Technology

Face-scans to AI: everything you need to know about biometric tech

Ali Coulton

It’s official: biometric technology is the biggest thing in air travel right now.

Bigger than an actual aeroplane, if you ask us. In a manner of speaking.

And it’s growing rapidly: a recent study from SITA reveals 63 per cent of airports and 43 per cent of airlines plan to invest in biometric ID management solutions in the next three years.

As with any type of new technology, it’s important to examine the impact and benefits of biometrics before we get some kind of I, Robot situation on our hands.

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Not that you can really compare facial and fingerprint scanning tech to a robot apocalypse, but you get what we mean.

See also: This airline just casually introduced fingerprinting

We had a chat with SITA’s Asia Pacific President, Sumesh Patel, to find out more about the technology, and whats next in airport tech.

According to Patel, biometric technology allows a passenger’s biometric details to be captured through a facial scan at the first touch point in the journey, such as a check-in kiosk.

The biometric record is checked against the passenger’s travel documents and a secure single token is created.

Then, at every additional step in the journey – whether it’s during self-bag-drop, at border control or aircraft boarding – passengers simply complete a facial scan without having to present their passport or boarding card.

“The ability to integrate seamlessly at so many touch points would make at least 70% of the journey less stressful for passengers,” Patel told us.

According to the 2017 SITA Passenger IT Trends Survey, passenger satisfaction is actually higher when self-service technology is in use.

“Passengers rated their satisfaction at every step of the journey,” Patel said.

“The results paint a picture of ‘tech’ users who are more satisfied with the experience than those using face-to-face services.”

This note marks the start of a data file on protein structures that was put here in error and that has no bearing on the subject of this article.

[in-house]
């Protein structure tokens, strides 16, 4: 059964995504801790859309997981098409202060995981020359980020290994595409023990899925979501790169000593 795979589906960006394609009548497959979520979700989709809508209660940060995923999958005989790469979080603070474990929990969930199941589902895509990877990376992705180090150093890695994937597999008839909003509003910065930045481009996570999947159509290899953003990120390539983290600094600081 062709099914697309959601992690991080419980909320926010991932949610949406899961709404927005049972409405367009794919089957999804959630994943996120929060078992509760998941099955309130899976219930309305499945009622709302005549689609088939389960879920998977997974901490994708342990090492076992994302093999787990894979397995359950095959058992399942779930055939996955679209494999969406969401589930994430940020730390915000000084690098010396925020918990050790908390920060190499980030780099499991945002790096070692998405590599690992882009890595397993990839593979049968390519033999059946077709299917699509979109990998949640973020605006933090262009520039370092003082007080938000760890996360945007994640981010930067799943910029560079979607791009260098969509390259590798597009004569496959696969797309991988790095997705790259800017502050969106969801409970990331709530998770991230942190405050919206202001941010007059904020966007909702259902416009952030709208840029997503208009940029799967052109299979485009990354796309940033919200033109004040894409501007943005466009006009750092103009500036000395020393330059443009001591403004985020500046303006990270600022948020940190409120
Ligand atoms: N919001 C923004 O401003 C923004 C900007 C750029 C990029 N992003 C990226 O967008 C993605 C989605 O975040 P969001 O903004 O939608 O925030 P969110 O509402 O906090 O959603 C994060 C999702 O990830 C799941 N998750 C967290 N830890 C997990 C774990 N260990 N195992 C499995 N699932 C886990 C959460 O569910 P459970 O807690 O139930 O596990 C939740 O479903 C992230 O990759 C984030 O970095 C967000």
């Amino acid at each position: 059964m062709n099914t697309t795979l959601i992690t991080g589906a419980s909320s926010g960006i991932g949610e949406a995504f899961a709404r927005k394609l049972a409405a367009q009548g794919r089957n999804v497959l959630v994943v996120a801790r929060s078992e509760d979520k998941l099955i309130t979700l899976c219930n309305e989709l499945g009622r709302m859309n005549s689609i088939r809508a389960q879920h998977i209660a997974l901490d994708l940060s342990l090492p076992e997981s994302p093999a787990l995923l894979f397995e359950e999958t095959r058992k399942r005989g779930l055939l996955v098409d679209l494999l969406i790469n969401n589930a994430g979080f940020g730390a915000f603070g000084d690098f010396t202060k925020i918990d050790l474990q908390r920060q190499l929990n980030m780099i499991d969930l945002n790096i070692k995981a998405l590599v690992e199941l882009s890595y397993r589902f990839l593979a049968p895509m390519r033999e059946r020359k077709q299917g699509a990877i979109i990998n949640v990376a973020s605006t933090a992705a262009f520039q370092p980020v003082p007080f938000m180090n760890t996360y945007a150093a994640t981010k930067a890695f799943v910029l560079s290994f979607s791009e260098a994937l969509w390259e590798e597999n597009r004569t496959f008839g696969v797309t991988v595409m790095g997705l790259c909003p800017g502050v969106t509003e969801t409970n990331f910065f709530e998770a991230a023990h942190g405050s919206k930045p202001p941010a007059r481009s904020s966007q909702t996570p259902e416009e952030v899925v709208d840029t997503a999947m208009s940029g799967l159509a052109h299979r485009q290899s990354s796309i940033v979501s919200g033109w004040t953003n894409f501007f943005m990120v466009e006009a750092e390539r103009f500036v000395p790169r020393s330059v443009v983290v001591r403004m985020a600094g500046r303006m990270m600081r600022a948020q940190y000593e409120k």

“The good news for airlines, airports and the various government agencies involved in passenger identity management, is that passengers are happy to use biometrics.”

“This technology is becoming increasingly commonplace in people’s lives.”

“For example, by 2020 more than 75% of smartphones will have fingerprint sensors.”

“This user acceptance can be seen among passengers too. SITA reports that the majority of passengers would definitely use biometrics on their next flight.”

SITA is also working with artificial intelligence (AI) to help make the air travel experience more seamless for both airports and passengers.

“Airlines and airports are looking to Artificial Intelligence (AI) to help minimize the impact of disruption on the passenger experience and their business.”

“Using cognitive computing, predictive analytics and other progressive technical capabilities, airlines and airports can predict and, therefore, mitigate the impact of any disruptions.”

According to Patel, airlines are also investigating AI-driven chatbots, to give passengers access to more information in a very simple way.

Chatbots already exist but AI will take them to a new level, pre-empting passengers’ questions.

“Flight Information Displays (FIDs) will be able to recognize the passenger, based on their biometric data, and provide the exact information you need at that exact moment, for example, your gate number and how long it will take to walk there,” Patel said.

Sounds like something from the Jetsons to us.

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“We already use AI technology every day: when the maps notification comes up on the screen on your phone, telling you how long it will take to drive to the concert, it’s using artificial intelligence,” Patel told us.

“As it becomes more sophisticated and more prevalent, there is no doubt it will really help improve the airline passenger experience.”

Patel said blockchain technology, is also on the agenda for many international airports.

“SITA has worked with British Airways, Heathrow, Geneva Airport and Miami International Airport to investigate how blockchain technology can make the air transport industry more efficient and secure.”

“While we’re several years away from blockchain/distributed ledger technology becoming a mainstream enterprise technology, it’s becoming very clear that it will have an opportunity to make a significant difference to data sharing.”

“And the more data is shared across the industry, the better the decision-making and therefore the better the passenger experience.”


Do you have something to say on this? Get in touch with Travel Weekly Editor Ali Coulton here to share your thoughts.

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